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  1. #41

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    Good thread.

  2. #42
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    Quote Originally Posted by maxNcathy View Post
    Starting north Mar 19th how NECESSARY is a stove?
    Thanks, Sandalwood
    I leave the 18th, if you need a stove donít be shy to ask around for me.

  3. #43
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    Good read

    Sent from my SAMSUNG-SM-G930A using Tapatalk

  4. #44
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    Duct tape is overrated.

  5. #45

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    I read you list but I'm not impressed. Duct tape? No mention of first aid? Navigtion? Nutrition? Fitness prior to hiking?

    So here's a list. I can't count how many miles it's based on but it's umpteen thousands...all over the world, much of it as professional work as a geologist. Stopped counting miles thirty years ago...

    1. Safety is first. Carry a decent first aid kit. That includes wound dressings, antiseptic, electrolytes, water treatment, bodyglide, sun protection, and proven quality treatment for blisters (look up blistobans; forget duct tape).

    2. Warmth. You can get painfully cold and uncomfortable on every trip, every month of the year. Merino wool head to toe as a base layer for starters. Always have head gear and some kind of gloves. Don't scrimp on your sleeping bag. 800+ cu inch loft down is worth every penny. You can get a 10 deg rated bag that weighs 2.2 lbs. And take a good parka--you'll wear it lots.

    3. Shelter. Don't count of staying in shelters. There are good shelter options at under three pounds.

    4. Nutrition. Prioritize protein, limit carbs, balance fat. No you don't want to have to rely on Little Debbie for "energy". Teach your body to burn fat, and provide construction materials for repair--you won't get them from pop tarts. Think nutrients, not just energy, and you won't get sick because of vitamin deficiencies.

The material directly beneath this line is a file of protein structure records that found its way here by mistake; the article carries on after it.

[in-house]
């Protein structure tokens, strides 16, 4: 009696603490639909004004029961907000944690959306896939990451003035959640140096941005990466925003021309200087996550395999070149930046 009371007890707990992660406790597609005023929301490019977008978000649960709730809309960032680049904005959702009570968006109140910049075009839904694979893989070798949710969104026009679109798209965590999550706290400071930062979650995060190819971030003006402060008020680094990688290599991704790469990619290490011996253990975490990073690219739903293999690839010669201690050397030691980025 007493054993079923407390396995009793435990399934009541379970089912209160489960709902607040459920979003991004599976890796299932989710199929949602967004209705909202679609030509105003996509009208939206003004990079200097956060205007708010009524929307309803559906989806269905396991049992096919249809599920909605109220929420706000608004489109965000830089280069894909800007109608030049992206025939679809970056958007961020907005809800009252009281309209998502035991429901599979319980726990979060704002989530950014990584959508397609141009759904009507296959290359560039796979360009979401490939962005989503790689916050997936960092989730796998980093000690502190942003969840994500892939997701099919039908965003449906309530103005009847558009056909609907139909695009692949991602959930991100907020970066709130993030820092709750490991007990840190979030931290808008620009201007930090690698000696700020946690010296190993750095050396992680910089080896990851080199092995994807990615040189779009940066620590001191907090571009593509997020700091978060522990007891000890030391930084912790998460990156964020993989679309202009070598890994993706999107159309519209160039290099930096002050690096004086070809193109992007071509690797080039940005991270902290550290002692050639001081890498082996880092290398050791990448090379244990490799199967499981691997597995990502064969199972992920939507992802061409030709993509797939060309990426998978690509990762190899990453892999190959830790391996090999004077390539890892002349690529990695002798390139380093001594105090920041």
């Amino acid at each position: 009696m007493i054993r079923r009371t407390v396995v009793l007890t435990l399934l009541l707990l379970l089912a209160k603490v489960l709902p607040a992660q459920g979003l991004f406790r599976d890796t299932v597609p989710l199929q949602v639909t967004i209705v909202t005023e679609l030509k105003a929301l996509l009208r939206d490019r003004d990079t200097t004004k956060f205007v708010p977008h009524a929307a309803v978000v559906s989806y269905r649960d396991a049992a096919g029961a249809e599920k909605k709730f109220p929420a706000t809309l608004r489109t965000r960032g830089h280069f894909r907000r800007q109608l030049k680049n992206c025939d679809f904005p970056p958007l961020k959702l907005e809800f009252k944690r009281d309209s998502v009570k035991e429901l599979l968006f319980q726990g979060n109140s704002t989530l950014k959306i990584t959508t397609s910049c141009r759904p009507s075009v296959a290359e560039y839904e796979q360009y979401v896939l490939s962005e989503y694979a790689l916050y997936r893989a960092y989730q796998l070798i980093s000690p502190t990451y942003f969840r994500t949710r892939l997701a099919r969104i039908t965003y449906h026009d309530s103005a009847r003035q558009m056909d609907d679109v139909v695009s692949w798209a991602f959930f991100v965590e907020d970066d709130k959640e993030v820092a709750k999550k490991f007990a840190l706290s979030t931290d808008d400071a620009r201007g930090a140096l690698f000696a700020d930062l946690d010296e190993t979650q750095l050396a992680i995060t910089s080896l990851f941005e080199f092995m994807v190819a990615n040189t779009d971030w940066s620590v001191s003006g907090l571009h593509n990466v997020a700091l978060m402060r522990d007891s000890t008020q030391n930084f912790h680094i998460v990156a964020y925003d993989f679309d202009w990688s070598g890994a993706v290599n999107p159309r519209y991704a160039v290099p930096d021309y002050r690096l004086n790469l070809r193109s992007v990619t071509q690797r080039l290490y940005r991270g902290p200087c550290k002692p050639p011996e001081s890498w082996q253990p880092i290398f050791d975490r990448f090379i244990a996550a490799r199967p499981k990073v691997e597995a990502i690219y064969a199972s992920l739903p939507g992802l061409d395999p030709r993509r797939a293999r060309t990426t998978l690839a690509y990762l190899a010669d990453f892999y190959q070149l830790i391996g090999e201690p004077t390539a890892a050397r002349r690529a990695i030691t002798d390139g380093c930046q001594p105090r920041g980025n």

5. Navigation. It's a good idea to use more than one technology... GPS and paper maps covers the bases, do different things, have different strengths/weaknesses.

    6. Fitness. Become a hiker before you start a long hike. You're going to make mistakes. Get them out of the way as fast as possible and don't mess up your target hike.

    7. Friends. Be gregarious on the trail. You might need some help at some point. Plus you will make lifelong friends.

  6. #46

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    good read THX

  7. #47
    Registered User JNI64's Avatar
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    The most astonishingly, amazing, acute, informative, attributes to any threads I've ever witnessed

  8. #48
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    I liked some of the first list, but saw some of the short comings. Liked RocDocs, but other than the last it was a little short on the mental attitude.

    I suspect everyone’s best list is different. There’s a lot of ways to skin the cat, lots of cats and lots of skinners.

  9. #49
    Registered User Phoenixfyrebird's Avatar
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    [QUOTE=gunner76;1143371]To me going on a trip implies everything is already planed and you know what to expect and when. Boring

    Well, there's always more than one way to plan an adventure. I think the frame of mind to go on said adventure makes all the difference. Just to simply prepare for the worst yet expect the best is the plan ... no matter where you go or what you end up doing.

    Everything can be an adventure...like Wally World visits for example - how does one find those boring with such an eclectic mix of individuals of good forms, questionable forms, and slightly odd yet entertaining forms also. Or what's down the next isle...it may say canned goods, but turns out granola is there with coffee also. Just never know what you may leave with also. Just the 'list' items or bonus ones 'needed' also since you've possibly been meaning to pick up that new pillowcase (pillows too...when have I last washed mine?).

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